Today we’re pleased to announce the release of XenServer 7.3, which includes a raft of new features and improvements. Whilst you can read all about exactly what’s in that release over on the release announcement blog, I wanted to provide clarity on the changes we’re making to the Free Edition of XenServer as part of the release.
As many of you will be aware, XenServer is available in three editions: Free, Standard, and Enterprise. All of them are installed from the same ISO, and all are equally open source. The Standard edition is almost identical to the Free edition in terms of feature set, but includes commercial support and an extended period of hotfix availability from Citrix, whilst the Enterprise edition enables a variety of additional features.
Having carefully considered what features are in each edition, we’ve taken the decision to move some features out of the Free edition, and into Standard.
The full list of features being moved is:
- Dynamic Memory Control
- Xen Storage Motion
- Active Directory Integration
- Role Based Access Control
- High Availability
- GPU Pass-Through
- Site Recovery Manager (Disaster Recovery)
- XenCenter Rolling Pool Upgrade Wizard
- Maximum Pool Size Restricted To 3 Hosts (existing larger pools will continue to work, but no new host joins will be permitted)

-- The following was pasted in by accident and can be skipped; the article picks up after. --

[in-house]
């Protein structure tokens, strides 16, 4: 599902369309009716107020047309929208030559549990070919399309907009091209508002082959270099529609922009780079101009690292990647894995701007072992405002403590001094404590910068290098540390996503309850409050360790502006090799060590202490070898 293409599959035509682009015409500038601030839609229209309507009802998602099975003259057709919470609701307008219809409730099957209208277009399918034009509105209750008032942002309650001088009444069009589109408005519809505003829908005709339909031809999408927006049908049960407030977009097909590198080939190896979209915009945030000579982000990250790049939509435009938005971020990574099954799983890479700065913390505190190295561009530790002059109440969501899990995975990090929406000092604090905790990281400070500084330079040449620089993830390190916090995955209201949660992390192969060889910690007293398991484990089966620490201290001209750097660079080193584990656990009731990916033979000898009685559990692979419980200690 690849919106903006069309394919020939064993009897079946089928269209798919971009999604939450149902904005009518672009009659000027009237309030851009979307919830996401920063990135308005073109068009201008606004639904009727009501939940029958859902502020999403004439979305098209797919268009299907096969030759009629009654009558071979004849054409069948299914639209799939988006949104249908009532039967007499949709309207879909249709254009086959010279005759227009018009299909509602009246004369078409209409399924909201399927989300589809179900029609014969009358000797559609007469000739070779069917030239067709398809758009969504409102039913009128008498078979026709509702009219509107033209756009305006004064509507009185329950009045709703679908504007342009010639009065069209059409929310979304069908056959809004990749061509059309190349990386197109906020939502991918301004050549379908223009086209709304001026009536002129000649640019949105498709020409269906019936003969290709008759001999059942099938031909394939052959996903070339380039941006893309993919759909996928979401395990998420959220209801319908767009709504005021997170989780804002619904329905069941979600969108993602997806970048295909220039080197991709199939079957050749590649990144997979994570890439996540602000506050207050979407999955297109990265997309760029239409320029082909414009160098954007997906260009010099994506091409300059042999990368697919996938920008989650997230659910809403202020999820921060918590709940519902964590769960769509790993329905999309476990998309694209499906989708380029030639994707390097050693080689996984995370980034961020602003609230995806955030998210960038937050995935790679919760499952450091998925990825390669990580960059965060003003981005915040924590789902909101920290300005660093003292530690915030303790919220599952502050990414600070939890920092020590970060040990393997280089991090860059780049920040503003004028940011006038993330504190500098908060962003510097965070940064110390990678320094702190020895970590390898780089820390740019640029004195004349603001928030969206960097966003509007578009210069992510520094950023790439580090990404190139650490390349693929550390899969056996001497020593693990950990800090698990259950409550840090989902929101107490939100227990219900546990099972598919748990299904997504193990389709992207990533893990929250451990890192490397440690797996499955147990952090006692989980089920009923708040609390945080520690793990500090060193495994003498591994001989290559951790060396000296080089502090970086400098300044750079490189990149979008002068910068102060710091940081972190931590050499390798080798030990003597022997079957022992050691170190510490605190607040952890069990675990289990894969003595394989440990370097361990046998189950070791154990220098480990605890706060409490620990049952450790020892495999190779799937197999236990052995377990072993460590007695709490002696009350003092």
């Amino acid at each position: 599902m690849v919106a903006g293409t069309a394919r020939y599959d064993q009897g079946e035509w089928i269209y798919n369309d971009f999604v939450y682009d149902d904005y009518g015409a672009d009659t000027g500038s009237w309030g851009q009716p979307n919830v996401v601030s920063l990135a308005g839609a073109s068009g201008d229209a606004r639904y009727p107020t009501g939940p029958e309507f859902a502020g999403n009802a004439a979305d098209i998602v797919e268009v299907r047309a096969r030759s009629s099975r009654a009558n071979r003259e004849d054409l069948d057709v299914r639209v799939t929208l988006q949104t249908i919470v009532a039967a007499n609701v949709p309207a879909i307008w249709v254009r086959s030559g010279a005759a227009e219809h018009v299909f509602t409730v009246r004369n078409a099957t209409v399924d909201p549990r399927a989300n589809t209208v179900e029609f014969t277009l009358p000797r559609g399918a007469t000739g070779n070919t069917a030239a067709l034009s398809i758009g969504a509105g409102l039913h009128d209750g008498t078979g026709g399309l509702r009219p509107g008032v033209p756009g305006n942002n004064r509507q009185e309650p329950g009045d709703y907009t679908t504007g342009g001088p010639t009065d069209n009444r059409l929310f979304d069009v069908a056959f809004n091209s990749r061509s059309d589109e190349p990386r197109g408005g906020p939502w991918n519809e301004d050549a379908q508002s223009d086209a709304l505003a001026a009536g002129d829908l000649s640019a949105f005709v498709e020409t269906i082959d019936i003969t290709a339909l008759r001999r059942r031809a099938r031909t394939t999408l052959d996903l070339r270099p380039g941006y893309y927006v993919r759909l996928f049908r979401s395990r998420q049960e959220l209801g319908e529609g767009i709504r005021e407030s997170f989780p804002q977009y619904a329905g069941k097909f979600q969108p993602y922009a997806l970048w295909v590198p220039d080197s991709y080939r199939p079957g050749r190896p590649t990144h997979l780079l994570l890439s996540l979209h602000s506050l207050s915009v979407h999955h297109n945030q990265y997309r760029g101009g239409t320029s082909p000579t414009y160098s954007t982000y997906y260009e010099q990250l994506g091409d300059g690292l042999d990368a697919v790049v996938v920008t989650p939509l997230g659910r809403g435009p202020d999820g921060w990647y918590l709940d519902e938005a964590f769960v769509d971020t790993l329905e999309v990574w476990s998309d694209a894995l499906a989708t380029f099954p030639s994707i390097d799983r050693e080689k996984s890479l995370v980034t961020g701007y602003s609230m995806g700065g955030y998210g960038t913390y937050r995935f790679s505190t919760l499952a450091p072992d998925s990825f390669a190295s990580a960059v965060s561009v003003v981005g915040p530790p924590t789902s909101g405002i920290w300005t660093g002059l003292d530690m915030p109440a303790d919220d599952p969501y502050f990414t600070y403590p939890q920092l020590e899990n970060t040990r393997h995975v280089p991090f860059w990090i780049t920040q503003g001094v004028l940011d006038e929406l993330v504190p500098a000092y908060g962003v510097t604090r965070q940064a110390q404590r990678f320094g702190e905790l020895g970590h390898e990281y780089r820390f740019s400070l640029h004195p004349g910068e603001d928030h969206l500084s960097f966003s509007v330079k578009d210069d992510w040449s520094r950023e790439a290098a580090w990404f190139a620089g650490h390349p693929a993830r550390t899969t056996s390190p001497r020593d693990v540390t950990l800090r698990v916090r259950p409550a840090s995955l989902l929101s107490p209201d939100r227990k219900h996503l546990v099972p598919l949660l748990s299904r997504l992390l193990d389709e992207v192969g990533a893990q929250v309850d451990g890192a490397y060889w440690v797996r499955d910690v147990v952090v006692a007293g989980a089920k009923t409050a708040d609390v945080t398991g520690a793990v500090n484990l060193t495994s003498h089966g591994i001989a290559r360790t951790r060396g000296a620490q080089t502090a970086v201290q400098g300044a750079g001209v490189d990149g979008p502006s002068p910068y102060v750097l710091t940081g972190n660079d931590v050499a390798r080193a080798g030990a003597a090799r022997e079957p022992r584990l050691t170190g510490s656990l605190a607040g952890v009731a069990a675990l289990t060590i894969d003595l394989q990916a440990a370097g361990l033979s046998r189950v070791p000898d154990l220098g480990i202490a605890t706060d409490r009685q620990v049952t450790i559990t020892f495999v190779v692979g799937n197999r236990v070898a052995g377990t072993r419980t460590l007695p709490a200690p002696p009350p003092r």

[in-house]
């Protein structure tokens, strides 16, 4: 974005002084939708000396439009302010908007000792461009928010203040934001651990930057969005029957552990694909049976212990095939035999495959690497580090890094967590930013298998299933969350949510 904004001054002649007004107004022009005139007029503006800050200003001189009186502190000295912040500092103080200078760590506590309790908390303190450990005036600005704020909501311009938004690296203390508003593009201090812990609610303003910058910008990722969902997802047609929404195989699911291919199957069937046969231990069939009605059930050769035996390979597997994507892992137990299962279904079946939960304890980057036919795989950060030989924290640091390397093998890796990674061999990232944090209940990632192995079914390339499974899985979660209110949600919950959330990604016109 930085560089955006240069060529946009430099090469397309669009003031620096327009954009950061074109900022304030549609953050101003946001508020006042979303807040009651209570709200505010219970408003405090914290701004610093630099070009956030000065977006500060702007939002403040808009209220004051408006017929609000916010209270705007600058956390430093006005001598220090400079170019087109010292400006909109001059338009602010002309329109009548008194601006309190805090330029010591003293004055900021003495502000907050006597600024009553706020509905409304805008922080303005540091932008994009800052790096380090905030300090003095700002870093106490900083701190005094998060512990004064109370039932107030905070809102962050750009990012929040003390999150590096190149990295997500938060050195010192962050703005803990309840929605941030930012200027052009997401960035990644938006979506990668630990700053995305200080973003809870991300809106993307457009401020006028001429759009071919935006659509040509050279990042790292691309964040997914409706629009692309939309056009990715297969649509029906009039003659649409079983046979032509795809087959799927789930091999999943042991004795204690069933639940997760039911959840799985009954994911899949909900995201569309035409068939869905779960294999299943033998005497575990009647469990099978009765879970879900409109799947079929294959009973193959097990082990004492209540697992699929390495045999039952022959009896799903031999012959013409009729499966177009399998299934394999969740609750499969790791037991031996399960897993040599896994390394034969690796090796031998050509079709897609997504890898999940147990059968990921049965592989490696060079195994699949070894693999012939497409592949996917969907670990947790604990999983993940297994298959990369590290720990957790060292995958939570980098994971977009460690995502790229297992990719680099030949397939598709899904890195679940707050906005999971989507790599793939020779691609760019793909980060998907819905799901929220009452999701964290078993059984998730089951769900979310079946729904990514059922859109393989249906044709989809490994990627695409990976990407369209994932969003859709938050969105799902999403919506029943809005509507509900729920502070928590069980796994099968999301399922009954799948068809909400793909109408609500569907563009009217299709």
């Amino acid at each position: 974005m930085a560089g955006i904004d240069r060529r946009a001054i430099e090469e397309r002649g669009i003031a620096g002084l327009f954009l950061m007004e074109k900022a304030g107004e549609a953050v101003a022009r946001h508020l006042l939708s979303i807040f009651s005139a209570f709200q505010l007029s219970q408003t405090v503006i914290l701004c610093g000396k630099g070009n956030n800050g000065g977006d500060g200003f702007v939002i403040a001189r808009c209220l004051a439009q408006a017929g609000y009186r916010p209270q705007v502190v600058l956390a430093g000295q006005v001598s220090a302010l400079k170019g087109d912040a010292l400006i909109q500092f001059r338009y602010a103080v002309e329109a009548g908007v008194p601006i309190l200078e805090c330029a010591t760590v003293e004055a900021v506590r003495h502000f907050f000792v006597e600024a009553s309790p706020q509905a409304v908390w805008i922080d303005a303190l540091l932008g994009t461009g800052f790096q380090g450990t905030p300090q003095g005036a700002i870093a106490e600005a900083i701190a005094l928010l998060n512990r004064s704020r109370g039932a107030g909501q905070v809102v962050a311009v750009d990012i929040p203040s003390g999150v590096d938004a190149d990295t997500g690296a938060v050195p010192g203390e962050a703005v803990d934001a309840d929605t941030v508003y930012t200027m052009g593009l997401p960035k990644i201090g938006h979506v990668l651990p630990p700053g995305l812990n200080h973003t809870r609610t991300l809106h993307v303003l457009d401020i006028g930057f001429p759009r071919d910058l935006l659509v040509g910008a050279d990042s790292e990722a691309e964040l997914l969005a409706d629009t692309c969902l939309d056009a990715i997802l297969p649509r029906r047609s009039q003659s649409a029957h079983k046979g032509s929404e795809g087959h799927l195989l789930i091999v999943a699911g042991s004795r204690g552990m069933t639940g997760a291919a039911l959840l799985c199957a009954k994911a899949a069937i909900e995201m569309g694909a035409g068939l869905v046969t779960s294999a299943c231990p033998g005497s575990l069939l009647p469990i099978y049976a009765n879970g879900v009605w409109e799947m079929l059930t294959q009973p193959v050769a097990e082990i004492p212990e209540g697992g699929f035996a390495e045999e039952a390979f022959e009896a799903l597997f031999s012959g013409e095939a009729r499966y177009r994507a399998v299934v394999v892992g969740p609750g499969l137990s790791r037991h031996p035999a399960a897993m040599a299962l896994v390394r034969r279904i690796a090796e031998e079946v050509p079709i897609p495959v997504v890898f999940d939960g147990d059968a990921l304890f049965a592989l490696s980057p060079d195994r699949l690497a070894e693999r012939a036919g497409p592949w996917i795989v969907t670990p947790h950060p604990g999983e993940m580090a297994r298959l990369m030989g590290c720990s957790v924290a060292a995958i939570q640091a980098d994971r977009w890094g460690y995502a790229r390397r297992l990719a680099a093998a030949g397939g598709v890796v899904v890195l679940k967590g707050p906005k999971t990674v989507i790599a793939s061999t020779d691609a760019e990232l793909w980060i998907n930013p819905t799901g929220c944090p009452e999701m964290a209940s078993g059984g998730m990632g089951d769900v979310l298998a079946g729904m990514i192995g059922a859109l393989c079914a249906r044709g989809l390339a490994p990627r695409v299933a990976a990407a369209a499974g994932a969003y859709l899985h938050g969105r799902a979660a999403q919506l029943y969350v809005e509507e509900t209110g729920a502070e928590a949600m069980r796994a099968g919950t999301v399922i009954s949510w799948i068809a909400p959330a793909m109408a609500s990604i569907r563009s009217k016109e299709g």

This will therefore make the Standard edition substantially different to the Free edition. No features are moving from Free to Enterprise. You can find all of the details in the full XenServer 7.3 feature matrix.
I suspect many readers will be asking “why?”. We have thousands of customers who trust XenServer to host their workloads, and we need to make sure we can invest in the product for them. Of the many thousands of customers using the Free edition, we hope that those using it for large deployments (and likely to be using the features above) will consider purchasing a subscription to enable access not just to the features above, but also the patch/hotfix stream for each release for an extended period (roughly 7 months from release versus 3 months for Free users), access to Long Term Service Releases (up to 10 years of maintenance) and support services from Citrix.
I realise that this news will be difficult for people who make use of the Free edition of XenServer in larger environments. We have looked carefully at how the revised Free edition compares to other free virtualisation platforms on the market, and concluded that even with this change, XenServer’s free feature set is still great for small deployments or home labs. Evidently Citrix will continue to add functionality to all three editions in the future: as you can see from 7.3 release notes, there is plenty going on!